DEAR MR. MYERS: Home sales in my neighborhood are really slow, and prices are down a little bit from where they were several months ago. When do you think that the market will get better?ANSWER: I think that the nation's housing market is finally bottoming out, but that most parts of the country won't see any major improvement in sales or prices until the second half of 2008 - or even the start of 2009.
I've received a number of letters like yours in the past several weeks, so I'm devoting this entire column to answering some of the most common questions as part of my annual housing-forecast column.
DEAR MR. MYERS: What triggered the current housing slump?
ANSWER: There are a number of factors. For starters, prices in many areas doubled or even tripled between 2000 and 2005. The prolonged price run-up pushed housing-affordability levels to record lows, which gradually knocked millions of buyers (especially first-timers) out of the market because they could no longer qualify for a mortgage. The dwindling number of buyers then resulted in a nationwide decline in both prices and sales that began around the start of 2006 and continues today.
Another factor in the downturn: Many of the loans that were made during the past few years were given to buyers with below-average credit scores and with small down payments. So when prices stopped rising about two years ago, many of those buyers simply decided to stop making their monthly payments because the balance of their mortgage was higher than the value of their house.
Foreclosures then began to mount, and the number of homes for sale by both private sellers and banks rose, which depressed values further - even for those longtime homeowners whose steady payments through the years had helped them earn a perfect credit rating.
When you add to this nasty mix the sluggish economic growth and massive layoffs that we've seen in the past couple of years, big swings in mortgage rates and a Congress and president who have spent the past several months bickering over the different methods to help troubled borrowers and ailing lenders - well, you've got all the ingredients for the "perfect storm" that struck our nation's housing markets about two years ago and still wreaks havoc today.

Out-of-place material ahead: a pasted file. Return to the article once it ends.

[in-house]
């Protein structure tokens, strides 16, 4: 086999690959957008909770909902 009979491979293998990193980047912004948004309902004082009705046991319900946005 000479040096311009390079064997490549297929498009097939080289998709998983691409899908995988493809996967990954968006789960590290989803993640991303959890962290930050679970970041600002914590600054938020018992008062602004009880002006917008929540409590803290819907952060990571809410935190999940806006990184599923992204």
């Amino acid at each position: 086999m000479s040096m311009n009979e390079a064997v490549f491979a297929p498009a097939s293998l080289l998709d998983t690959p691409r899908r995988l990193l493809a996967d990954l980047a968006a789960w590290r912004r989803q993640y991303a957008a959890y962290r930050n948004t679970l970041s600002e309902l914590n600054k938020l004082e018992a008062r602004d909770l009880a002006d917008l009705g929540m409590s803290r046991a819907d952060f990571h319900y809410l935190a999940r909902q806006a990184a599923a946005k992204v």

DEAR MR. MYERS:
Considering all these problems, why do you think that things will get better in 2008?
ANSWER: In part because lenders, Congress and the Bush administration finally now seem to be taking the crisis seriously. Some banks have recently agreed to provide interest-rate help or other aid to troubled borrowers facing foreclosure, which should help reduce the number of homes for sale across the country and eventually prop up prices for everyone. Lawmakers and the president are also arguing less and instead concentrating on pushing a comprehensive package of tax changes and other measures that also should improve market conditions.
Perhaps more important, the interest-rate-setting Federal Reserve Board is taking a more active role in cutting rates to spur the economy while simultaneously helping ailing banks and their financially troubled borrowers. The Fed recently cut rates for a third time in the past four months, and hinted that it was ready to make even more reductions in the future.
Reducing interest rates never leads to an overnight improvement in the economy or housing markets, but it almost always leads to longer-term gains in job creation and consumer confidence - perhaps the two most important ingredients for a stronger real estate market that sends prices higher.
DEAR MR. MYERS: It seems like every time that I pick up the newspaper or turn on the TV, there's another story about how home sales and prices are dropping. Aren't there any areas where prices are still going up, instead of down?
ANSWER: Yes, there are lots of them. Though nationwide sales are running about 5 percent below last year's pace, sale prices are still higher than they were a year ago in nearly two-thirds of the nation's 150 largest metropolitan markets, according to a detailed report that was recently compiled by the National Association of Realtors.
More than 25 of those markets had price gains of more than 6 percent from a year earlier, a figure that's about twice the nation's overall inflation rate.
The largest gains of all were reported in small or midsized markets that can still be afforded by first-time buyers, or by older homeowners who are selling their property in bigger cities and using some of the profits that they have built through the years to buy a smaller (but often nicer) retirement house in a tinier community.